A big yes! I’m Nigerian and I grew up wearing threads. Its one method that always grew my hair. The twist method above used to be called sun gas in Nigeria, I would love to try this again if i can find someone to create a modern version for me.


My family is gullah, and I’ve been told women would keep their hair threaded during e the week and take it down for church and special occasions. Never tried it myself though–I do worry about styles that pull


I’m from Ghana and my mum did this for me and my younger sis allllllll the time when we were kids. Coincidence I dd a vid of this in my yt page about a week ago haha x


I LOVE THIS METHOD and various styles!!!! I would love to try this some day and I’m glad you posted about it. I came across the same video a while back but I thought it wasn’t a service offered publicly. If anyone in the DMV area know of any salons please let me know. The only salon I feel comfortable going to (haven’t been in a loooooong time) is off of Georgia Ave. I wonder if they offer it…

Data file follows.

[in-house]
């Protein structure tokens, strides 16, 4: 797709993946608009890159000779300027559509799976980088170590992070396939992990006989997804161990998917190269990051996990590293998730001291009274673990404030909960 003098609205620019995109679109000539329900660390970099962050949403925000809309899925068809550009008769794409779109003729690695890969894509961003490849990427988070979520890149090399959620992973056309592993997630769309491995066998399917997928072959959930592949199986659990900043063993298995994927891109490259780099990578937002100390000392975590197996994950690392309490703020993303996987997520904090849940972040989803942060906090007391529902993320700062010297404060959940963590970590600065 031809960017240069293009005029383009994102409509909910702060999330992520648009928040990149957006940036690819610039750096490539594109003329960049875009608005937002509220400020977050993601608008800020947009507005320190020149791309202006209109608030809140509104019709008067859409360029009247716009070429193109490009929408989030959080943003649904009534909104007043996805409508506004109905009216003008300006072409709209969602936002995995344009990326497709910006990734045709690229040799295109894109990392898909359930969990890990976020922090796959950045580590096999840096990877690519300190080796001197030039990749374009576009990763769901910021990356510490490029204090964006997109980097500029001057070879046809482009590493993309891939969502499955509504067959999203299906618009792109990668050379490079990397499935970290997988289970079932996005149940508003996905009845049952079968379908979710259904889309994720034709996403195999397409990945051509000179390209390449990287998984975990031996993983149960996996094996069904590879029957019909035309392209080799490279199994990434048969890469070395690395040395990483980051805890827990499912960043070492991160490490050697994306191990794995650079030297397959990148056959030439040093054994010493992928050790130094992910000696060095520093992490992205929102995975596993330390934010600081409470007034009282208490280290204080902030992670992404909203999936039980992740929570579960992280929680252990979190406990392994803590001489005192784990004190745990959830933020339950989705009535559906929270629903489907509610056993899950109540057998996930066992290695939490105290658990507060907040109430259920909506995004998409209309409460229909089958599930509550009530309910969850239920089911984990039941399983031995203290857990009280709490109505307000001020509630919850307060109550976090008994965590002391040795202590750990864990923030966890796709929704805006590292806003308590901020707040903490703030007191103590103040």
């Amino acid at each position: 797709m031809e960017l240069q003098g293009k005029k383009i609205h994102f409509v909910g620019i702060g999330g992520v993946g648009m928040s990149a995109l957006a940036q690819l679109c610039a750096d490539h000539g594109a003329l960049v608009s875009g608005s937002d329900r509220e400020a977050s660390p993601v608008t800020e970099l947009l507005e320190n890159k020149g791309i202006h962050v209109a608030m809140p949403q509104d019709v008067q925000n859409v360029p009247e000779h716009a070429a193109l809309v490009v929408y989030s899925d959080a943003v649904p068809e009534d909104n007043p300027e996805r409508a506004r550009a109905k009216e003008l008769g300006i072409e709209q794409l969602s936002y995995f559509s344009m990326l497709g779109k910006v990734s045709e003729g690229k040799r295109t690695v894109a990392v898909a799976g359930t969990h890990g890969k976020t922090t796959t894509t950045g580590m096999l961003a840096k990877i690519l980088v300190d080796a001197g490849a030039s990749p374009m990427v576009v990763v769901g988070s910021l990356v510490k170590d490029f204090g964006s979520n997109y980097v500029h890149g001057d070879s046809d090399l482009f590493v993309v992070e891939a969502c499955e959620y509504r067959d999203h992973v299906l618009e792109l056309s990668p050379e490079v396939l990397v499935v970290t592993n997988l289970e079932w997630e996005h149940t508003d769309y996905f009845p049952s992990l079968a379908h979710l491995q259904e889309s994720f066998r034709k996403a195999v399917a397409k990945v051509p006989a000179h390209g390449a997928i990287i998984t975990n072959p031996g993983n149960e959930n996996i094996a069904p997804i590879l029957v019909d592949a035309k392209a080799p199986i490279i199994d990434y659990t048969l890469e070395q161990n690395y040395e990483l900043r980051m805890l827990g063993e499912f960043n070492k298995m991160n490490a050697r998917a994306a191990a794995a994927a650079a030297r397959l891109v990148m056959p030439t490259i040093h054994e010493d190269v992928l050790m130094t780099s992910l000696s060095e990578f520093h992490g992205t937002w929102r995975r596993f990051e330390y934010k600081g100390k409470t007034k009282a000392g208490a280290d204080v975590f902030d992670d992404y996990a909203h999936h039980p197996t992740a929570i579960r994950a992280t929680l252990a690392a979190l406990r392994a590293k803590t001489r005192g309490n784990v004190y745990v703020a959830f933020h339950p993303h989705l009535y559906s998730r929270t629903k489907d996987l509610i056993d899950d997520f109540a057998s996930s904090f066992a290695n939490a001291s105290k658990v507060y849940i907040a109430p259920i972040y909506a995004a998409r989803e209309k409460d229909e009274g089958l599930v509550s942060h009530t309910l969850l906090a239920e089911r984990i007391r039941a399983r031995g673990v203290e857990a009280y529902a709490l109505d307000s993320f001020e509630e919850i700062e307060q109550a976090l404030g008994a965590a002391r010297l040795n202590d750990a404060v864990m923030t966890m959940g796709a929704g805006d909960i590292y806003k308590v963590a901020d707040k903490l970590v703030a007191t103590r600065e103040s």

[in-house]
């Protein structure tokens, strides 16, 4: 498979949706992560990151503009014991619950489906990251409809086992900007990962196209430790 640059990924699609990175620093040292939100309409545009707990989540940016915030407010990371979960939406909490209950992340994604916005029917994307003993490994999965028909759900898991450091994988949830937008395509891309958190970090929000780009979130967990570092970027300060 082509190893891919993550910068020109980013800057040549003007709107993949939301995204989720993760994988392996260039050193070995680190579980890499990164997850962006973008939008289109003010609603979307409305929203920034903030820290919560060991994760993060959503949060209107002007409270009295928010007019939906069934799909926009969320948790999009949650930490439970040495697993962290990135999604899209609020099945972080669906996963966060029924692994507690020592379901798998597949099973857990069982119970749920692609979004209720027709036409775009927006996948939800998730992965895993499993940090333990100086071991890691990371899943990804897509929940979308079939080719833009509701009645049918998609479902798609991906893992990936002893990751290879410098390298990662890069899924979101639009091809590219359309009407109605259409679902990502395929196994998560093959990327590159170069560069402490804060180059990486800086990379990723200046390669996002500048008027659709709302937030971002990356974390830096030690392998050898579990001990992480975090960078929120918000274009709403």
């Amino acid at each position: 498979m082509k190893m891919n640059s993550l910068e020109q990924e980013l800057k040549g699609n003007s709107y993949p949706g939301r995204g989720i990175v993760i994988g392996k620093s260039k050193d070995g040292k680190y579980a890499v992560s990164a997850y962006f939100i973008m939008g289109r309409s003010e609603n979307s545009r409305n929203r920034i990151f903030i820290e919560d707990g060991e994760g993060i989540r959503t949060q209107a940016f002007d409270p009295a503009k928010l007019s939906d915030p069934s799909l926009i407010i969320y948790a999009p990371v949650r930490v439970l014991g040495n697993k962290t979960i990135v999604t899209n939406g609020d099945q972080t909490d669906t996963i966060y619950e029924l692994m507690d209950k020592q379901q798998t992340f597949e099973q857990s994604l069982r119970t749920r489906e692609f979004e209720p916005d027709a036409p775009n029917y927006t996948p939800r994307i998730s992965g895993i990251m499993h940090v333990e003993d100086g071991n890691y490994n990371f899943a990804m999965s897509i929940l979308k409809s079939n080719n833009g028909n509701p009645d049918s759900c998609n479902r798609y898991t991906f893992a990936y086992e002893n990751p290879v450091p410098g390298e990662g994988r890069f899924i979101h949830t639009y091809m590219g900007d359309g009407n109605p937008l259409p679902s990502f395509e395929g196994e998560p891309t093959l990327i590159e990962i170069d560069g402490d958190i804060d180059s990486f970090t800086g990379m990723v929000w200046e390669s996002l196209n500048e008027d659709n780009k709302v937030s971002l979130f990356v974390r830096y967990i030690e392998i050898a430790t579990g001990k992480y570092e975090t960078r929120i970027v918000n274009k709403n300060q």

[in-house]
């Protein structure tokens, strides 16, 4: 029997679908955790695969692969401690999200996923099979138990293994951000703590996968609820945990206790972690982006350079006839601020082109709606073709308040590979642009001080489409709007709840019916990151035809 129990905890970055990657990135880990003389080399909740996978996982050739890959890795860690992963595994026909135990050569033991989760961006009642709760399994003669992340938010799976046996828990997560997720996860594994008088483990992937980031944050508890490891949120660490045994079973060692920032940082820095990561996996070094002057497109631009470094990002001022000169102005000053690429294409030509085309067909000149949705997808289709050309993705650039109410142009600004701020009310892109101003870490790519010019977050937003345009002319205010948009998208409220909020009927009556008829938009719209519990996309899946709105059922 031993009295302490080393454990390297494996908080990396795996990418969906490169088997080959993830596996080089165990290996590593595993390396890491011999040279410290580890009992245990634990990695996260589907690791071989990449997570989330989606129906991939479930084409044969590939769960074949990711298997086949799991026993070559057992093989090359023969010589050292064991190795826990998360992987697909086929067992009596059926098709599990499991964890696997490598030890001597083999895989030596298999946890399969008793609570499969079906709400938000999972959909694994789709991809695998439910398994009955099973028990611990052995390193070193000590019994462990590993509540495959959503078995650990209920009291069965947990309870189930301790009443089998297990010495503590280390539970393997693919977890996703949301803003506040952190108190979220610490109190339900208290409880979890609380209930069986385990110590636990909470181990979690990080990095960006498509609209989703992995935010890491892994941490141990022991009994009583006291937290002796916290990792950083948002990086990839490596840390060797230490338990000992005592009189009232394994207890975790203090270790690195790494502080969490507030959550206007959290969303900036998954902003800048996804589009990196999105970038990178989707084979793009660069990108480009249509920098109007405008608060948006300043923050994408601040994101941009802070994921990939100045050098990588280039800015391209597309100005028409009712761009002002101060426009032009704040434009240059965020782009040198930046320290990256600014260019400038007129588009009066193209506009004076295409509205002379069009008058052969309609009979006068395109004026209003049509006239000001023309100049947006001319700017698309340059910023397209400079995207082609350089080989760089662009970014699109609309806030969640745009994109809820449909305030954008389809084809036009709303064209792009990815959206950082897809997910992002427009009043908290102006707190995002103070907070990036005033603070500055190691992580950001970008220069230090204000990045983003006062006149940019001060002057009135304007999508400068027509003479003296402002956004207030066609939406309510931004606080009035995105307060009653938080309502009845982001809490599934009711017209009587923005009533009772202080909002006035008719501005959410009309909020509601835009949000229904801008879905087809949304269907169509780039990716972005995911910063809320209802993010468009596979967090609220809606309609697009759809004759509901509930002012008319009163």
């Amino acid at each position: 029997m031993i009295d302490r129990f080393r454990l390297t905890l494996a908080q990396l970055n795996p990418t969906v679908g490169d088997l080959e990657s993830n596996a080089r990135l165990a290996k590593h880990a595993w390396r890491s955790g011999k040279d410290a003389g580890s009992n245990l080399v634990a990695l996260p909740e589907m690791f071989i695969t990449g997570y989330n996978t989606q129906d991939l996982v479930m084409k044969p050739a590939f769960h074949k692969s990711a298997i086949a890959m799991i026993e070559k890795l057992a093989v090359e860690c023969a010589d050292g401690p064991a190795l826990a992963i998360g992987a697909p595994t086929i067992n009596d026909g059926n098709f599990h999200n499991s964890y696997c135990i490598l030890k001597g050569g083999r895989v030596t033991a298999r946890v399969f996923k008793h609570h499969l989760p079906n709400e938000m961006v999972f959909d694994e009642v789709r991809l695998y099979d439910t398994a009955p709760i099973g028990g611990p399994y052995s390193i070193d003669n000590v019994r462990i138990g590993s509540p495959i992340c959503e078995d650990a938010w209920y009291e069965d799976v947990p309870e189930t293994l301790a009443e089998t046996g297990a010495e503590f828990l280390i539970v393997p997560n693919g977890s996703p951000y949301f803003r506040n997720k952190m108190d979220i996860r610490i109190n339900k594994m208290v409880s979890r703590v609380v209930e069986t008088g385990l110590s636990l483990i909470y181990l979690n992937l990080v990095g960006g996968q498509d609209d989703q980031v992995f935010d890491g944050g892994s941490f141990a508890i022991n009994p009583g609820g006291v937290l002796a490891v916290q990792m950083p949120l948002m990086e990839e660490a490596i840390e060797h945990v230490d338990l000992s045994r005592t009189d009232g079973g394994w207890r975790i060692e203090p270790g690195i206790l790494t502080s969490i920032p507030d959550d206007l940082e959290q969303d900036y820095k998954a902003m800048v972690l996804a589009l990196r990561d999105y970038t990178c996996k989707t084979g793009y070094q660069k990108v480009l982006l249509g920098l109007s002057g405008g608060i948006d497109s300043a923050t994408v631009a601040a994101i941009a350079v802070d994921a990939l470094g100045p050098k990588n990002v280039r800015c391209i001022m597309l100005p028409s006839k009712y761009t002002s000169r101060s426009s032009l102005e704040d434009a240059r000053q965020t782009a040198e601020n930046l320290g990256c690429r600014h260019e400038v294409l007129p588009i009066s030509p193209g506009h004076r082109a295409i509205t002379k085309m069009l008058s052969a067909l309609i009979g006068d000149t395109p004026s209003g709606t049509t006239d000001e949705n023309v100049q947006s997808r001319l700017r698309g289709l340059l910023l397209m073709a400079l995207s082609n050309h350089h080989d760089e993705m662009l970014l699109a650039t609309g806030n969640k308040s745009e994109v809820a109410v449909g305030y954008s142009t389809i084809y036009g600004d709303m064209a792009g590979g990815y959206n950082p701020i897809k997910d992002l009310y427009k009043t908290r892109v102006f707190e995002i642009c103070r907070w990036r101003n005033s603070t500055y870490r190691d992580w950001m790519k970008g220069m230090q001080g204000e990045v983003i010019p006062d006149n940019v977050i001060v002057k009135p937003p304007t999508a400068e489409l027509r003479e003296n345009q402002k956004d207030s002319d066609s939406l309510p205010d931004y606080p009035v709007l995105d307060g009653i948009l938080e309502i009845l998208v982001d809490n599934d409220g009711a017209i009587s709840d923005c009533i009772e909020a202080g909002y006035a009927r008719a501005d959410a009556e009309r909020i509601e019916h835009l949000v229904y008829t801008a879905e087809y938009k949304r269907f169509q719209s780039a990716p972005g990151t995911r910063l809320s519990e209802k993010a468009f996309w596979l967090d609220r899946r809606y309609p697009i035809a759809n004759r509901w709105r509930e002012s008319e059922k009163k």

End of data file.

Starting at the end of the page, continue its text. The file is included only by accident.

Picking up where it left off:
try African Hair Braiding by Georgia in Silver Spring Sad-I go there but don’t know the street. I believe it’s Fenton.


Yes, I would try it but if I didn’t have to wear it in the featured style.


My mom did this when we when back to South Africa for holiday by a lady from Ghana. During the time her hair grew so much but was difficult to undo.

Nope Jc. I have not tried these yet but I am SO glad that you posted this. I have been searchng high and low for something that I can do to my hair myself and that may last longer than 3-4 weeks. This may be the answer. I cannot paint, braid or flatiron my own hair. I simply do not have the skills to do these things. I wash my hair, oil it and walk away. Now I can make a mean part. And this only takes some parting, sectioning off and some thread as it shows. I may try… Read more »